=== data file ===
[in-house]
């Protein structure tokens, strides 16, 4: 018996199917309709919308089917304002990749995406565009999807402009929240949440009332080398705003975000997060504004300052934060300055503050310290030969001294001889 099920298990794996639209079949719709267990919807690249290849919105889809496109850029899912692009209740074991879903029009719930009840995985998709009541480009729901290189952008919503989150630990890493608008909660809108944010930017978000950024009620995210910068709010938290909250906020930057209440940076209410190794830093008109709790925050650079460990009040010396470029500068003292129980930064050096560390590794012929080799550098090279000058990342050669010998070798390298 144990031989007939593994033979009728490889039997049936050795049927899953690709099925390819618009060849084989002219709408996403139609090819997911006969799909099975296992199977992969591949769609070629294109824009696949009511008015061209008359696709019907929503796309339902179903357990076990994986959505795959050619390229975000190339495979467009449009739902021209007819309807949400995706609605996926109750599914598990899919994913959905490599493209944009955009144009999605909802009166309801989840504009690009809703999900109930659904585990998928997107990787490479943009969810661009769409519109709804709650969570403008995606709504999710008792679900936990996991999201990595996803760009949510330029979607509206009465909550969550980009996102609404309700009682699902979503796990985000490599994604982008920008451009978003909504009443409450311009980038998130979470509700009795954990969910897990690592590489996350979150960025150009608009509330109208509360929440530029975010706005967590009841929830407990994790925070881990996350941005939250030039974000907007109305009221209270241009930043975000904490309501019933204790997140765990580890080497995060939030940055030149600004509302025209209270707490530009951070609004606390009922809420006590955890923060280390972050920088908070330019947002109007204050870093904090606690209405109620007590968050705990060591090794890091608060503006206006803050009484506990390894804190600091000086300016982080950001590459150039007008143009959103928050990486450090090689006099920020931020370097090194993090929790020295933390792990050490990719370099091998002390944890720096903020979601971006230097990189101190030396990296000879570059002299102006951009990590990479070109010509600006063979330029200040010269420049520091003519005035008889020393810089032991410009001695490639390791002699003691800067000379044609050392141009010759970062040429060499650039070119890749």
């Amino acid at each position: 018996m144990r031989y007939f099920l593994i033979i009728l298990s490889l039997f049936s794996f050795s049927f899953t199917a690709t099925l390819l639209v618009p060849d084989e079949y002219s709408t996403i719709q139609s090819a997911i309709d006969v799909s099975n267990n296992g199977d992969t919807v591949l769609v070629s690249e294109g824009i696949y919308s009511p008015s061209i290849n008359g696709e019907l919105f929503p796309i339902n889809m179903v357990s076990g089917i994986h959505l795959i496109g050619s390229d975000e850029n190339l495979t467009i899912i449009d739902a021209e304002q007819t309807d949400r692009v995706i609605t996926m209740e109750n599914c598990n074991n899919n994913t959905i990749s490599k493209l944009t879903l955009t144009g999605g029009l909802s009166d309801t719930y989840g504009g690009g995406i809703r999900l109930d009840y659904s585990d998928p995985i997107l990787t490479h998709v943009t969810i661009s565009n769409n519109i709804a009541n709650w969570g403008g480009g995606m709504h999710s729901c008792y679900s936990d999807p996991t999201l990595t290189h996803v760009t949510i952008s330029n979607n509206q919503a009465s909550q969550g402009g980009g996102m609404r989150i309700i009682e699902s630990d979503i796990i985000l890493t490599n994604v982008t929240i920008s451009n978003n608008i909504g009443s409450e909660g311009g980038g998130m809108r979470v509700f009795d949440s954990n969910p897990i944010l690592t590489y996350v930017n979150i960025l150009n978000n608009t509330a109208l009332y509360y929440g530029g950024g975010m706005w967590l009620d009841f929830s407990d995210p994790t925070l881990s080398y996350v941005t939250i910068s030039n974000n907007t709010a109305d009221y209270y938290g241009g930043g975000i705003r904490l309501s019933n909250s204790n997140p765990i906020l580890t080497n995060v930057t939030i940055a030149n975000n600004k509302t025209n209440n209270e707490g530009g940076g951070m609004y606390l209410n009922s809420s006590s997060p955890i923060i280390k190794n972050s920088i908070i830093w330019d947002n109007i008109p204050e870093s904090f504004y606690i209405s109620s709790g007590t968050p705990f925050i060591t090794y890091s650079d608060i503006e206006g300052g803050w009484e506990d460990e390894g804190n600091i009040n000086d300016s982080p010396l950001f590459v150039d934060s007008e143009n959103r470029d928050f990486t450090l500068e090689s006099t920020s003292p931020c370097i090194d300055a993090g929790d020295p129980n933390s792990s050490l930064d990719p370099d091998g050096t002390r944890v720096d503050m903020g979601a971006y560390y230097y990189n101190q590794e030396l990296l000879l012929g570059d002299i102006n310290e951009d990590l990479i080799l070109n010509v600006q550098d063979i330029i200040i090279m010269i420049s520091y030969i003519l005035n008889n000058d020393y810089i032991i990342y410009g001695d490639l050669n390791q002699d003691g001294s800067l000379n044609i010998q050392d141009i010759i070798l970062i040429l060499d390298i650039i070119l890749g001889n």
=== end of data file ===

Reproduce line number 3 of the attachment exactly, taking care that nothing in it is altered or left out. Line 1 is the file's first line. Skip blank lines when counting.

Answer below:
């Amino acid at each position: 018996m144990r031989y007939f099920l593994i033979i009728l298990s490889l039997f049936s794996f050795s049927f899953t199917a690709t099925l390819l639209v618009p060849d084989e079949y002219s709408t996403i719709q139609s090819a997911i309709d006969v799909s099975n267990n296992g199977d992969t919807v591949l769609v070629s690249e294109g824009i696949y919308s009511p008015s061209i290849n008359g696709e019907l919105f929503p796309i339902n889809m179903v357990s076990g089917i994986h959505l795959i496109g050619s390229d975000e850029n190339l495979t467009i899912i449009d739902a021209e304002q007819t309807d949400r692009v995706i609605t996926m209740e109750n599914c598990n074991n899919n994913t959905i990749s490599k493209l944009t879903l955009t144009g999605g029009l909802s009166d309801t719930y989840g504009g690009g995406i809703r999900l109930d009840y659904s585990d998928p995985i997107l990787t490479h998709v943009t969810i661009s565009n769409n519109i709804a009541n709650w969570g403008g480009g995606m709504h999710s729901c008792y679900s936990d999807p996991t999201l990595t290189h996803v760009t949510i952008s330029n979607n509206q919503a009465s909550q969550g402009g980009g996102m609404r989150i309700i009682e699902s630990d979503i796990i985000l890493t490599n994604v982008t929240i920008s451009n978003n608008i909504g009443s409450e909660g311009g980038g998130m809108r979470v509700f009795d949440s954990n969910p897990i944010l690592t590489y996350v930017n979150i960025l150009n978000n608009t509330a109208l009332y509360y929440g530029g950024g975010m706005w967590l009620d009841f929830s407990d995210p994790t925070l881990s080398y996350v941005t939250i910068s030039n974000n907007t709010a109305d009221y209270y938290g241009g930043g975000i705003r904490l309501s019933n909250s204790n997140p765990i906020l580890t080497n995060v930057t939030i940055a030149n975000n600004k509302t025209n209440n209270e707490g530009g940076g951070m609004y606390l209410n009922s809420s006590s997060p955890i923060i280390k190794n972050s920088i908070i830093w330019d947002n109007i008109p204050e870093s904090f504004y606690i209405s109620s709790g007590t968050p705990f925050i060591t090794y890091s650079d608060i503006e206006g300052g803050w009484e506990d460990e390894g804190n600091i009040n000086d300016s982080p010396l950001f590459v150039d934060s007008e143009n959103r470029d928050f990486t450090l500068e090689s006099t920020s003292p931020c370097i090194d300055a993090g929790d020295p129980n933390s792990s050490l930064d990719p370099d091998g050096t002390r944890v720096d503050m903020g979601a971006y560390y230097y990189n101190q590794e030396l990296l000879l012929g570059d002299i102006n310290e951009d990590l990479i080799l070109n010509v600006q550098d063979i330029i200040i090279m010269i420049s520091y030969i003519l005035n008889n000058d020393y810089i032991i990342y410009g001695d490639l050669n390791q002699d003691g001294s800067l000379n044609i010998q050392d141009i010759i070798l970062i040429l060499d390298i650039i070119l890749g001889n």